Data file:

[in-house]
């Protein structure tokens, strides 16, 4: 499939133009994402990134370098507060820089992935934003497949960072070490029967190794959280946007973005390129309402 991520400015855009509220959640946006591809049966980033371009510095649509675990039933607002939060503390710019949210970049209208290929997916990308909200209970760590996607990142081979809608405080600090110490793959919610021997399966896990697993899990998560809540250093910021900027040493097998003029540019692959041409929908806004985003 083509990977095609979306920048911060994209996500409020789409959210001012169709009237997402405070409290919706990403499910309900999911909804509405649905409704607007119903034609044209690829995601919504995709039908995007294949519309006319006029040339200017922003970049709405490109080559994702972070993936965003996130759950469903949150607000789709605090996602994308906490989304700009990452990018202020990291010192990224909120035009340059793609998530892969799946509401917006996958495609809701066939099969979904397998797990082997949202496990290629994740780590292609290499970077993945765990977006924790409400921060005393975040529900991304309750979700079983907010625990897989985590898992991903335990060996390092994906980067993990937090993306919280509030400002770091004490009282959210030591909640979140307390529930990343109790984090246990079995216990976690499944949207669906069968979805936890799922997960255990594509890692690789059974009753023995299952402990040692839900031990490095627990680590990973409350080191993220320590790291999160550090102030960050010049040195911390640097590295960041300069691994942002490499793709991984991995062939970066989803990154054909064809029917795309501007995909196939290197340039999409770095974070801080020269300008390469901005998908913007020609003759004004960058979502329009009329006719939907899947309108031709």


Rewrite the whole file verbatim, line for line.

[in-house]
């Protein structure tokens, strides 16, 4: 499939133009994402990134370098507060820089992935934003497949960072070490029967190794959280946007973005390129309402 991520400015855009509220959640946006591809049966980033371009510095649509675990039933607002939060503390710019949210970049209208290929997916990308909200209970760590996607990142081979809608405080600090110490793959919610021997399966896990697993899990998560809540250093910021900027040493097998003029540019692959041409929908806004985003 083509990977095609979306920048911060994209996500409020789409959210001012169709009237997402405070409290919706990403499910309900999911909804509405649905409704607007119903034609044209690829995601919504995709039908995007294949519309006319006029040339200017922003970049709405490109080559994702972070993936965003996130759950469903949150607000789709605090996602994308906490989304700009990452990018202020990291010192990224909120035009340059793609998530892969799946509401917006996958495609809701066939099969979904397998797990082997949202496990290629994740780590292609290499970077993945765990977006924790409400921060005393975040529900991304309750979700079983907010625990897989985590898992991903335990060996390092994906980067993990937090993306919280509030400002770091004490009282959210030591909640979140307390529930990343109790984090246990079995216990976690499944949207669906069968979805936890799922997960255990594509890692690789059974009753023995299952402990040692839900031990490095627990680590990973409350080191993220320590790291999160550090102030960050010049040195911390640097590295960041300069691994942002490499793709991984991995062939970066989803990154054909064809029917795309501007995909196939290197340039999409770095974070801080020269300008390469901005998908913007020609003759004004960058979502329009009329006719939907899947309108031709």